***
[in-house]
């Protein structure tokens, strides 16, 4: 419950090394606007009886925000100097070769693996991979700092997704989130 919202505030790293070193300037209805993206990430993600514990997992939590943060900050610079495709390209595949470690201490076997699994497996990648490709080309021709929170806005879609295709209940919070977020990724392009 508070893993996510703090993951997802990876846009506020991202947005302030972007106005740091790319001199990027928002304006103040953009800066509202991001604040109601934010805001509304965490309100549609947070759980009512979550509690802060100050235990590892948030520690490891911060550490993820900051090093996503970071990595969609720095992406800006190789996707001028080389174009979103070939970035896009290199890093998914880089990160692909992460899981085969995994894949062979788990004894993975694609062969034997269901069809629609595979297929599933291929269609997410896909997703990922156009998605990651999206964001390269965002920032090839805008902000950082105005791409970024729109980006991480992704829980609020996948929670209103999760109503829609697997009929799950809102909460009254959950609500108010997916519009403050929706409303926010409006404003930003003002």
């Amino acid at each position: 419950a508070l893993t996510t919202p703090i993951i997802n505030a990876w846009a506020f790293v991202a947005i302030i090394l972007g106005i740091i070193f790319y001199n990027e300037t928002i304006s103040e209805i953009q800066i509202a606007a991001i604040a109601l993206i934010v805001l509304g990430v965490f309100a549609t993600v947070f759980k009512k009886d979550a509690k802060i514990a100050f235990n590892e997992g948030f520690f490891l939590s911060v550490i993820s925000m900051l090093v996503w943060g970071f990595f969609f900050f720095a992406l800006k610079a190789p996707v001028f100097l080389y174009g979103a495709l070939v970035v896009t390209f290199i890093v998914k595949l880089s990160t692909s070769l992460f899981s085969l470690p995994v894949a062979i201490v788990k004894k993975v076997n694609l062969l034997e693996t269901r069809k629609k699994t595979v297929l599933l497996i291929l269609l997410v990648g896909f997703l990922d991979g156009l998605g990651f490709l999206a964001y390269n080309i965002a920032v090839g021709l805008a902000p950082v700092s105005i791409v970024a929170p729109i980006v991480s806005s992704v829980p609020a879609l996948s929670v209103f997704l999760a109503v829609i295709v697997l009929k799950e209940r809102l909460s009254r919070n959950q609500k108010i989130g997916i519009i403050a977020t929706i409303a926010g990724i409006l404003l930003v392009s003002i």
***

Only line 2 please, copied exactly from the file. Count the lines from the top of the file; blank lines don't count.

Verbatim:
């Protein structure tokens, strides 16, 4: 419950090394606007009886925000100097070769693996991979700092997704989130 919202505030790293070193300037209805993206990430993600514990997992939590943060900050610079495709390209595949470690201490076997699994497996990648490709080309021709929170806005879609295709209940919070977020990724392009 508070893993996510703090993951997802990876846009506020991202947005302030972007106005740091790319001199990027928002304006103040953009800066509202991001604040109601934010805001509304965490309100549609947070759980009512979550509690802060100050235990590892948030520690490891911060550490993820900051090093996503970071990595969609720095992406800006190789996707001028080389174009979103070939970035896009290199890093998914880089990160692909992460899981085969995994894949062979788990004894993975694609062969034997269901069809629609595979297929599933291929269609997410896909997703990922156009998605990651999206964001390269965002920032090839805008902000950082105005791409970024729109980006991480992704829980609020996948929670209103999760109503829609697997009929799950809102909460009254959950609500108010997916519009403050929706409303926010409006404003930003003002």